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Miniature Schnauzer Health Concerns
Mycobacterium Avium Infection
The primary symptoms of disseminated mycobacterium avium infection are enlarged lymph nodes, tonsillary inflammation, and inappetence/anorexia. Other symptoms may also include fever, vomiting, bloody stool, breathing difficulty due to compression of lungs by enlarged nodes, and lameness.
It is generally believed that dogs are innately resistant to this pathogen, and susceptibility to infection is the result of immune system dysfunction. Probably a T-cell mediated immune response, where either the pathogen is not being identified, or the signal to turn on immune response is not getting through.
Age of onset for known cases seems to be anywhere from 10 months to 3 years.
There is very strong suggestion of an inherited immune system dysfunction based on linear and genetic pedigree anaylsis.
C.J.C. or Congenital Juvenile Cataracts
Cataracts are present at birth and progress to cause blindness. Surgery is available but costly. Today this defect is extremely rare among dogs from show lines.
Progressive Retinal Atrophy - P.R.A.
This causes the retina of the eye to deteriorate slowly. Symptoms may not show until the dog is three to seven years old, beginning with night blindness. P.R.A. eventually blinds the dog. It is incurable. An Electroretinograph can be used for early detection, but this tool is not available to most breeders. Annual eye certification of breeding stock is a must if breeders are to reduce the risk.
Urinary Tract Infections - Urolithiasis
This seems to occur at a higher rate in Miniature Schnauzers than other breeds. Clinical signs include frequent urination and blood may be present in the urine. Untreated, they can lead to bladder stones. If severe enough this may cause urinary blockage, which is a medical emergency. This problem can occur in dogs for reasons unrelated to heredity. Treatment involves prescription diets, antibiotics and/or surgery.
This occurs with increasing frequency in Miniature Schnauzers. The exact mechanism is poorly understood, but appears to be associated with the fact that many Miniature Schnauzers have high blood serum lipids (fats). Clinical signs generally include vomiting and diarrhea, abdominal pain, lethargy and depression. It is an emergency situation which warrants immediate veterinary care. Treatment includes intravenous fluids, antibiotics and dietary control. The dog will probably have to be on a low fat diet for the rest of his/her life.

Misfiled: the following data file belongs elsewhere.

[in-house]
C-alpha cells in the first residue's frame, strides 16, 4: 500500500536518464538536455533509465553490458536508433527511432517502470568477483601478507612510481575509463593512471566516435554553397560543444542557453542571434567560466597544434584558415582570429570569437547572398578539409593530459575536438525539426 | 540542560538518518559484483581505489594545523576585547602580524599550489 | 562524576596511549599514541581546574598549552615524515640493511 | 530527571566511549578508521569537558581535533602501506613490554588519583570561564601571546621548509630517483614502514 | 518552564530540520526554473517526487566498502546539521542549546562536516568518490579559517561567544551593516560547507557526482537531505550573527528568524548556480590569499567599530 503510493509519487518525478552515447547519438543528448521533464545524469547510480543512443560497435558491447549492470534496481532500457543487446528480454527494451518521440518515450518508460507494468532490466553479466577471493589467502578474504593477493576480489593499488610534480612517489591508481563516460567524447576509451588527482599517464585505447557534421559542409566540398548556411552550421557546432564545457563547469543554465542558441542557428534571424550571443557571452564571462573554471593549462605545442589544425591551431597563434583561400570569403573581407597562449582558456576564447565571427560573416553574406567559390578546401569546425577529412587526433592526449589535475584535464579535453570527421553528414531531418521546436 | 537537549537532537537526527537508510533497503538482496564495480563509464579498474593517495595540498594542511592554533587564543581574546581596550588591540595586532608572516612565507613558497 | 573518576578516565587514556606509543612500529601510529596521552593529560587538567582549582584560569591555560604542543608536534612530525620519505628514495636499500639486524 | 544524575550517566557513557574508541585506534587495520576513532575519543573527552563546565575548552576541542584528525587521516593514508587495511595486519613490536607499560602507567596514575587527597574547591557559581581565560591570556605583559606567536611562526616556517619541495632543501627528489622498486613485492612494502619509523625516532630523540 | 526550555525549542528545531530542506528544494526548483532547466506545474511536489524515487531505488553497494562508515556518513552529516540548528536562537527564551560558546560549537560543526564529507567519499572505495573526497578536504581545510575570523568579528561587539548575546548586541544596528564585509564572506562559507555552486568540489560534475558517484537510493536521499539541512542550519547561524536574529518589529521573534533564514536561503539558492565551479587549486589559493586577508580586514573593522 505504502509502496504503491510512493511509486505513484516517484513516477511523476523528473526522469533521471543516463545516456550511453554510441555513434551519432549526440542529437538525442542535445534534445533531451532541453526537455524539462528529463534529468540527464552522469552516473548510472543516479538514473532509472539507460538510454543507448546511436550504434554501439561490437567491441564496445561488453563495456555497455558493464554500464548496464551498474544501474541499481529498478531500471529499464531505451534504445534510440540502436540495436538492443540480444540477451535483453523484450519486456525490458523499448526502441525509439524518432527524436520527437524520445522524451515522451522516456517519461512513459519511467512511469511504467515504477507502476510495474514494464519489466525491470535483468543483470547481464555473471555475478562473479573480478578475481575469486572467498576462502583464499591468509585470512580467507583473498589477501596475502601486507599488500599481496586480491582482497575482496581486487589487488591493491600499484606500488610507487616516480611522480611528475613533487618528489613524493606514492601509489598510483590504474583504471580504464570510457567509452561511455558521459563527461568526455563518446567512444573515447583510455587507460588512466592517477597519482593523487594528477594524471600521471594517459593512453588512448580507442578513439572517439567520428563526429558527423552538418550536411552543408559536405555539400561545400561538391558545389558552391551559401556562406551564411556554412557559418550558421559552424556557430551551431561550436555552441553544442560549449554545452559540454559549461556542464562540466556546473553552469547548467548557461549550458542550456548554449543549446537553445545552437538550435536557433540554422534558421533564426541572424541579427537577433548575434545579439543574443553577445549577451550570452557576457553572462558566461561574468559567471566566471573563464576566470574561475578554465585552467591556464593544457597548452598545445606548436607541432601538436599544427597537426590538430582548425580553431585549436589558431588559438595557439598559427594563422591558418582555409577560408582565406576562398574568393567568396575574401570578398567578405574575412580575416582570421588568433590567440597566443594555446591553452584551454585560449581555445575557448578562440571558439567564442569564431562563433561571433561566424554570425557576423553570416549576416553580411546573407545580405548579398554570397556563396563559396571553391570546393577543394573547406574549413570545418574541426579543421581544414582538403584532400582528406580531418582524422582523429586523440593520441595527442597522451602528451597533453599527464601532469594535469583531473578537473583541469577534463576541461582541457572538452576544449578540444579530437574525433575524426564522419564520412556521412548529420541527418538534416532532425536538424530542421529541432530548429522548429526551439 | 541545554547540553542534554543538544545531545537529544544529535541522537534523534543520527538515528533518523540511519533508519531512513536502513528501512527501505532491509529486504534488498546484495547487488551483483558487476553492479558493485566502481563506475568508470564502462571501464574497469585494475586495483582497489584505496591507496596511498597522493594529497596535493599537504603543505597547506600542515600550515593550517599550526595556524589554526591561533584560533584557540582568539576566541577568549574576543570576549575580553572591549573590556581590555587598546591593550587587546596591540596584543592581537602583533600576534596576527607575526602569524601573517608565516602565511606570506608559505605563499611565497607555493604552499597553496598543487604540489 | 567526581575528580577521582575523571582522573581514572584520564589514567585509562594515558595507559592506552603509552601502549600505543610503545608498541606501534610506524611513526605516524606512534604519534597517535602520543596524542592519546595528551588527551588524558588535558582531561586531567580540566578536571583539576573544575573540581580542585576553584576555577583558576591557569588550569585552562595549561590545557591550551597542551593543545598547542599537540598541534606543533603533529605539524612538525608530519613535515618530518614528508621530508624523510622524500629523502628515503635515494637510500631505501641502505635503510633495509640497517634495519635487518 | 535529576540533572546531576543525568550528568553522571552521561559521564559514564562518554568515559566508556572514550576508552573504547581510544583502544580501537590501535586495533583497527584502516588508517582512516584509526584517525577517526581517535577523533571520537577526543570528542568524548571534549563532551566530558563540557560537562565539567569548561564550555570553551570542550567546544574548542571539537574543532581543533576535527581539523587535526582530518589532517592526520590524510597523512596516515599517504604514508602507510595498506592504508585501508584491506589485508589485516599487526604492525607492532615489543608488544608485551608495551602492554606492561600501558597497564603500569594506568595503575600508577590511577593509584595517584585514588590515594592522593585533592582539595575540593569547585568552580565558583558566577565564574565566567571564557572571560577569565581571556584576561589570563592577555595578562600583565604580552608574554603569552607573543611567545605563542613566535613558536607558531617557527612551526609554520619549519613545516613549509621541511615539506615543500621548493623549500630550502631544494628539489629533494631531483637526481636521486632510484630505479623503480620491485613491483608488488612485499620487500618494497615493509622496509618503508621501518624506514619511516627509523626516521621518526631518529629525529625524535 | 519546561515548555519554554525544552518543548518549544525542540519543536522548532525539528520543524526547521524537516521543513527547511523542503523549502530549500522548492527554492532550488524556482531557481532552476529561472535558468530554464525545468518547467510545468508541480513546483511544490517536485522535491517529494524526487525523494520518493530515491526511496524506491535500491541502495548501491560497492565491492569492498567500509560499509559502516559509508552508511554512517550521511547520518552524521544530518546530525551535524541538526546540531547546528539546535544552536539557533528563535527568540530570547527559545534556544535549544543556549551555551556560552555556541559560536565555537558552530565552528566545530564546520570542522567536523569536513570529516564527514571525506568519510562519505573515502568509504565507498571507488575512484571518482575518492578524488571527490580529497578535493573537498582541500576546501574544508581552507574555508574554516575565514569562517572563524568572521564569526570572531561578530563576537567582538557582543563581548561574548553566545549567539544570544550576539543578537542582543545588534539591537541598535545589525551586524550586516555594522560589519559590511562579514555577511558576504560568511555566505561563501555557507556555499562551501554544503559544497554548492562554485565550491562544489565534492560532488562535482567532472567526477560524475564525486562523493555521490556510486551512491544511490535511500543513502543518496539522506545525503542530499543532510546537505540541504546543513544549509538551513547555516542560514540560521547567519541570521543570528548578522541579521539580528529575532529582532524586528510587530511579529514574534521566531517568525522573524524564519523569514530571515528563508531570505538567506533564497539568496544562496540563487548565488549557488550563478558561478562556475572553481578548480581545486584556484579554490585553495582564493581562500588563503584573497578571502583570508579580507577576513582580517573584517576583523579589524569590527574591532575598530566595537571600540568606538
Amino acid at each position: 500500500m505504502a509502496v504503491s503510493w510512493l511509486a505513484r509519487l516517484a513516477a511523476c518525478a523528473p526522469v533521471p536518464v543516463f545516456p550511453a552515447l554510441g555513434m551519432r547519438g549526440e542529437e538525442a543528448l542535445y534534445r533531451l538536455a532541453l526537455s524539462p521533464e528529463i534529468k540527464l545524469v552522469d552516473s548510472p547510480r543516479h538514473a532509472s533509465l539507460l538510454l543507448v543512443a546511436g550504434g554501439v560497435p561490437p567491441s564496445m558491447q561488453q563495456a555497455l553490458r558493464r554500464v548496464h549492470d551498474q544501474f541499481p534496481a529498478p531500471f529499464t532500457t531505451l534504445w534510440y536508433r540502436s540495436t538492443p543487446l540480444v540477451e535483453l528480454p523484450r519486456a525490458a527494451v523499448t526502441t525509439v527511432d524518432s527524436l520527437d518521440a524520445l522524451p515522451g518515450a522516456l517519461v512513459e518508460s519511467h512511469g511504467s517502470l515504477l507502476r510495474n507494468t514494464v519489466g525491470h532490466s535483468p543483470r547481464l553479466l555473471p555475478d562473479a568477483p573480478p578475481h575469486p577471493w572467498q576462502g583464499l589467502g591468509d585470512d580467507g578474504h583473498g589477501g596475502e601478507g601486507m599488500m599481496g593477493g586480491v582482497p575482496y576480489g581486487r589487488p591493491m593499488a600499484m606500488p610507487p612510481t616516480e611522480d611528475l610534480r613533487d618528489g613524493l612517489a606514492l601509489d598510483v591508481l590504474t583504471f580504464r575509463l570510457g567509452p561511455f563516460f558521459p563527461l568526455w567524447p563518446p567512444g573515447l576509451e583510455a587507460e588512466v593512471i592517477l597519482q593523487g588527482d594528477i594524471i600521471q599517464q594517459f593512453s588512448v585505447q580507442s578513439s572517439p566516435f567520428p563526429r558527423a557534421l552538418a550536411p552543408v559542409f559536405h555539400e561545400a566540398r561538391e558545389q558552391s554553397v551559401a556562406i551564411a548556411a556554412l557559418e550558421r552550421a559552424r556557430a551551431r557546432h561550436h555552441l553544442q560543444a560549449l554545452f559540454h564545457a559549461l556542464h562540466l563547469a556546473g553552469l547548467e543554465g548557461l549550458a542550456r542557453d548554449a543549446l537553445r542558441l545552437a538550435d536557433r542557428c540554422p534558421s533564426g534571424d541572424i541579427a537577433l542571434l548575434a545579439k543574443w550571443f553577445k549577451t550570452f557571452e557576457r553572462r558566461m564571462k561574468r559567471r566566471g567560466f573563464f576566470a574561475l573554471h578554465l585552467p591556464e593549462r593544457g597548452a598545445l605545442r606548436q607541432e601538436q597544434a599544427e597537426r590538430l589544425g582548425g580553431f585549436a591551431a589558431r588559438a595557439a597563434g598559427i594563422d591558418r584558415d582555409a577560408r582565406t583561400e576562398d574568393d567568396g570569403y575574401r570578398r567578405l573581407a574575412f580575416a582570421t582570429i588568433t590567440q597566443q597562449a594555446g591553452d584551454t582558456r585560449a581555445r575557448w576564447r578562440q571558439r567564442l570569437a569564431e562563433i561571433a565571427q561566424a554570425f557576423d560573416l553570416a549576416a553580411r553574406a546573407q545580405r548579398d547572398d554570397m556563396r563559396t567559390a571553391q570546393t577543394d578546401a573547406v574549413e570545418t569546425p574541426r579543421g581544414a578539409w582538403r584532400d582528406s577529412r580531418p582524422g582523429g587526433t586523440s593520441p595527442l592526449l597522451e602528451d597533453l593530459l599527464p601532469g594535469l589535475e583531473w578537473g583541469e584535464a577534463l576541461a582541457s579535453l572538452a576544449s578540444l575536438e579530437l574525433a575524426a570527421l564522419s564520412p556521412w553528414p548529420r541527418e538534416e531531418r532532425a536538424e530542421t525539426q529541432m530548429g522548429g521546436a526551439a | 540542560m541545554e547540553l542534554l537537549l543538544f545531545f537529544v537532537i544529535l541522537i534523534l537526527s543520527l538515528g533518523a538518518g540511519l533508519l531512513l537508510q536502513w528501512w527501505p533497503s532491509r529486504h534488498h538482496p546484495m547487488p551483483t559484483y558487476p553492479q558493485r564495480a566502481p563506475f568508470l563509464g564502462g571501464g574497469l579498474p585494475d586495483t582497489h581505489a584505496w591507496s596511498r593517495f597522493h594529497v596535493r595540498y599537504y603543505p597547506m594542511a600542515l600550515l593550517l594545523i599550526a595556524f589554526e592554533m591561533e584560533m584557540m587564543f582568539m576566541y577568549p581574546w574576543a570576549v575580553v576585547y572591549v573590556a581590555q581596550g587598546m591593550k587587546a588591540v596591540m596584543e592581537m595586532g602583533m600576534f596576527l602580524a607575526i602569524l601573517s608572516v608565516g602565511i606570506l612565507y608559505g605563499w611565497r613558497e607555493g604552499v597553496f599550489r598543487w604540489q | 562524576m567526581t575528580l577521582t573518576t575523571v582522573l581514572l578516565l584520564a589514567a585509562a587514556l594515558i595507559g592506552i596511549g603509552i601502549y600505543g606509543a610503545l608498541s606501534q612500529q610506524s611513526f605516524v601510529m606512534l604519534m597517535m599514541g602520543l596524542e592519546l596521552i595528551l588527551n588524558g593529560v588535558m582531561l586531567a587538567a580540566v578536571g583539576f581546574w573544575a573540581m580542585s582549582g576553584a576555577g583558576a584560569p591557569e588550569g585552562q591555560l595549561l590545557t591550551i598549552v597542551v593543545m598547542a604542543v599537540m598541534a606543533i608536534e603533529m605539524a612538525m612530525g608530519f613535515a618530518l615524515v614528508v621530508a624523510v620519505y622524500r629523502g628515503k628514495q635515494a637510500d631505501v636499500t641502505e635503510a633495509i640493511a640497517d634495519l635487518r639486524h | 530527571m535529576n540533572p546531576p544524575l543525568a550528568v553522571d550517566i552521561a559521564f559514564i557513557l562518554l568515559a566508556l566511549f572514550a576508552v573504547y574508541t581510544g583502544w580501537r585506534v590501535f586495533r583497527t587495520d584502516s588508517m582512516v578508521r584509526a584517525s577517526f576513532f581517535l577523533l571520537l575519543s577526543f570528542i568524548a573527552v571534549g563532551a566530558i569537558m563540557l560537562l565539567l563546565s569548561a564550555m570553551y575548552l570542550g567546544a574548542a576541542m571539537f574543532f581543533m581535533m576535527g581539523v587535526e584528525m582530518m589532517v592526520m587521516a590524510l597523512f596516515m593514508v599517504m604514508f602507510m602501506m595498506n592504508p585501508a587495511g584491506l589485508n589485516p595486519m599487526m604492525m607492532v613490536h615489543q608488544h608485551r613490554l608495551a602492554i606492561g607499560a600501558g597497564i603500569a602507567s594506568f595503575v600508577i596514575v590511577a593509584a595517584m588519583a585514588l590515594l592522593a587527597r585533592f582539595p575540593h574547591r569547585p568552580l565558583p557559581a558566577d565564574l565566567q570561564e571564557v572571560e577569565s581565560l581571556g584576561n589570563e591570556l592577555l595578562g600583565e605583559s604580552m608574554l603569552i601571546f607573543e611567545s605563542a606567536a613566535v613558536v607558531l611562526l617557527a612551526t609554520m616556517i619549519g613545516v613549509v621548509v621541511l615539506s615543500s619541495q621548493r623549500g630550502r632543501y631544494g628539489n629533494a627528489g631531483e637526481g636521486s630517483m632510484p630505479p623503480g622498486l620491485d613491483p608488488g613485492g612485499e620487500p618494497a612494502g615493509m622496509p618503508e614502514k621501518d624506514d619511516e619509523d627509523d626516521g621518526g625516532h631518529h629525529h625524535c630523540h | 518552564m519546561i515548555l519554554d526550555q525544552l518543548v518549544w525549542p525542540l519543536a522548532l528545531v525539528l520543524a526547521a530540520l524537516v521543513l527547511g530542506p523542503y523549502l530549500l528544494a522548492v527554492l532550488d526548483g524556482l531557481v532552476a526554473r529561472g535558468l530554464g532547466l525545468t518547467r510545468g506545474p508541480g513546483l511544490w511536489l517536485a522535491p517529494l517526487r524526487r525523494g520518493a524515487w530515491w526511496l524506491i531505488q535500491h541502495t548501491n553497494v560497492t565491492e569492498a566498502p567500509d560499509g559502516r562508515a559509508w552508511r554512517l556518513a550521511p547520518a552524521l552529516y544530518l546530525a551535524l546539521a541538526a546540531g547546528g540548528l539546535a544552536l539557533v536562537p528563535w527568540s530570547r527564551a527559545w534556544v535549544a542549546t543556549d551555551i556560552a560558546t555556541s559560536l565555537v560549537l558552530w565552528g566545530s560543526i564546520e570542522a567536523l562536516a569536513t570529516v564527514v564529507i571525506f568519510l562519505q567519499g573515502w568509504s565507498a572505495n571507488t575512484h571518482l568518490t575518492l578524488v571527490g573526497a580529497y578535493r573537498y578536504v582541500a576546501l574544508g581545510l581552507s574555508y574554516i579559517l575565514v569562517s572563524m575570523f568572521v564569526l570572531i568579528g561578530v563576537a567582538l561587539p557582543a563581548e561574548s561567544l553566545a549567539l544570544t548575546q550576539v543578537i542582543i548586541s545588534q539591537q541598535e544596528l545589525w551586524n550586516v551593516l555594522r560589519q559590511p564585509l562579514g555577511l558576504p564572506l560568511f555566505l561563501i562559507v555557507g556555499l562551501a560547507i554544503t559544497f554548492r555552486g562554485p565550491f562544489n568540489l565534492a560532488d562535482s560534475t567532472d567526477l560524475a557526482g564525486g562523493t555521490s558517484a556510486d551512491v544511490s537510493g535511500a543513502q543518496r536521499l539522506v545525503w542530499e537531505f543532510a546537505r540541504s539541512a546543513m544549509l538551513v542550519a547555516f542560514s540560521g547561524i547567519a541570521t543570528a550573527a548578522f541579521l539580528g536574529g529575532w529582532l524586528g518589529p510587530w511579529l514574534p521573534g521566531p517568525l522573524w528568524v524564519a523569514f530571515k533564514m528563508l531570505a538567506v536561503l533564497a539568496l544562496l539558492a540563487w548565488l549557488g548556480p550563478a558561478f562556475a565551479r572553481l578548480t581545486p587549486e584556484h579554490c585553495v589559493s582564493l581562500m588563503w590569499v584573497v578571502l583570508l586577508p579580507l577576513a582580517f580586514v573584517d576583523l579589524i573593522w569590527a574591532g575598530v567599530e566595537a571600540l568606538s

Cushings is also encountered with some frequency. Females are more affected than males and often fall within the six to eight year age group. Initial clinical signs are increased thirst and urination and an increase in body weight. Later observable is a change in body type, a pot bellied appearance, thinning of the dog's coat and other changes involving the skin. Sudden blindness is also associated with this (SARD). All of this is related to over production of adrenal cortex hormones. Various medications are available to counteract this over production.
This is the number one inherited disease of dogs in general. The metabolism is affected, causing depression, weight gain, hair loss, lethargy and an intolerance to cold. Untreated, it can lead to immune system, cardiovascular, and reproductive problems. Testing and treatment is relatively easy and inexpensive. Daily medication can give good results and many dogs live healthy lives.
Von Willebrand Disease - V.W.D.
VWD prolongs blood clotting and can cause complications during surgery, whelping etc. Many dogs who are positive for this live long and healthy lives without ever having any problems with this at all, but it would be a large concern for breeding females.
These bumps are blackheads or pimples on their back. This can be related to allergies, metabolic disorders, or genetics. This is not a real serious problem (not at all life-treatening). Some Schnauzers will develop one or two of these during a lifetime, others get them much more frequently.
Schnauzers may need routine professional dental cleanings, or you can try to keep a regular schedule of brushing his/her teeth to help prevent dental problems.
In a great number of cases, the onset follows a recent vaccination, therapeutic or preventative drug use, infection, toxic exposure, hormonal change/imbalance, or stress event. The evidence implicating vaccines as triggering agents in genetically susceptible dogs is growing. The Miniature Schnauzer is one of the identified breeds at risk.
The onset of adverse reactions to conventional vaccinations (or other inciting drugs or agents) can be an immediate hypersensitivity or anaphylactic reaction, or can occur acutely (24-48 hours afterwards), or later on (10-30 days) in a delayed type immune response usually caused by immune-complex formation.
Typical signs of adverse immune reactions include fever, stiffness, sore joints and abdominal tenderness, susceptibility to infections, central and peripheral nervous system disorders or inflammation, collapse with autoagglutinated red blood cells and jaundice, or generalized pinpoint hemorrhages or bruises. Liver enzymes may be markedly elevated, and liver or kidney failure may accompany bone marrow suppression. Furthermore, recent vaccination of genetically susceptible breeds has been associated with transient seizures in puppies and adult dogs, as well as a variety of autoimmune diseases including those affecting the blood [red blood cells (AIIIA) and/or platelets (ITP)], endocrine tissues (autoimmune thyroiditis, Addison's disease), joints (rheumatoid arhritis), skin and mucosa ~emphigus), eyes (pannus, uveitis, VKH, KCS), muscles (eosinophilic myositis, myasthenia gravis), liver (chronic active hepatitis), kidneys (immune-complex glomerulonephritis), bowel (inflammatory bowel disease complex), and multiple tissues (systemic lupus erythematosus).